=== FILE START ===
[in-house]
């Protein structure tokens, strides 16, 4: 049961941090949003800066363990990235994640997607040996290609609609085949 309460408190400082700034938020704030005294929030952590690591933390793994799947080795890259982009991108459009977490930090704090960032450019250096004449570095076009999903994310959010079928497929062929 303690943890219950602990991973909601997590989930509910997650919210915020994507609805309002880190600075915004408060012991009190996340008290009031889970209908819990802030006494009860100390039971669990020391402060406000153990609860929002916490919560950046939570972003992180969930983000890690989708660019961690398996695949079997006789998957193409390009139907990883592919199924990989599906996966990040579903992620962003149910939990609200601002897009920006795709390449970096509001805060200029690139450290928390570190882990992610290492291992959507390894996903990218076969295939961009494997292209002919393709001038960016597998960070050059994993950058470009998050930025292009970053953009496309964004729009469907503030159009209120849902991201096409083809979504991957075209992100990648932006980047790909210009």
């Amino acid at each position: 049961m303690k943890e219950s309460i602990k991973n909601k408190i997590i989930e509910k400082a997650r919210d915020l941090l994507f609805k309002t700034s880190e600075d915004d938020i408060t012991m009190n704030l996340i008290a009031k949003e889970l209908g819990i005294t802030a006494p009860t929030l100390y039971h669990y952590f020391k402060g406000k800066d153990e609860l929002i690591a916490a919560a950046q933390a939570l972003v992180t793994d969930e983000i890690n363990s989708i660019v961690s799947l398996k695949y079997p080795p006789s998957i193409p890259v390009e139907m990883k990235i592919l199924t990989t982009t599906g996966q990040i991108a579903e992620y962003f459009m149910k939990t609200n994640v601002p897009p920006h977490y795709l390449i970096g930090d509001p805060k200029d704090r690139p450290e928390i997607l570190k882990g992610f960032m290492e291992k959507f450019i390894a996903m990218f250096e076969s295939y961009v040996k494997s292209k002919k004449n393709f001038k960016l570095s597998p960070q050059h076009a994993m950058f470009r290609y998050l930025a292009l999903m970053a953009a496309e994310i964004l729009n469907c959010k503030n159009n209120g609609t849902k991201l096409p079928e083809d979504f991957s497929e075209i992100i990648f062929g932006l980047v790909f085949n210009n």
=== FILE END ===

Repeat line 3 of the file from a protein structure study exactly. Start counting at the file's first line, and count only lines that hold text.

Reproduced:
């Amino acid at each position: 049961m303690k943890e219950s309460i602990k991973n909601k408190i997590i989930e509910k400082a997650r919210d915020l941090l994507f609805k309002t700034s880190e600075d915004d938020i408060t012991m009190n704030l996340i008290a009031k949003e889970l209908g819990i005294t802030a006494p009860t929030l100390y039971h669990y952590f020391k402060g406000k800066d153990e609860l929002i690591a916490a919560a950046q933390a939570l972003v992180t793994d969930e983000i890690n363990s989708i660019v961690s799947l398996k695949y079997p080795p006789s998957i193409p890259v390009e139907m990883k990235i592919l199924t990989t982009t599906g996966q990040i991108a579903e992620y962003f459009m149910k939990t609200n994640v601002p897009p920006h977490y795709l390449i970096g930090d509001p805060k200029d704090r690139p450290e928390i997607l570190k882990g992610f960032m290492e291992k959507f450019i390894a996903m990218f250096e076969s295939y961009v040996k494997s292209k002919k004449n393709f001038k960016l570095s597998p960070q050059h076009a994993m950058f470009r290609y998050l930025a292009l999903m970053a953009a496309e994310i964004l729009n469907c959010k503030n159009n209120g609609t849902k991201l096409p079928e083809d979504f991957s497929e075209i992100i990648f062929g932006l980047v790909f085949n210009n």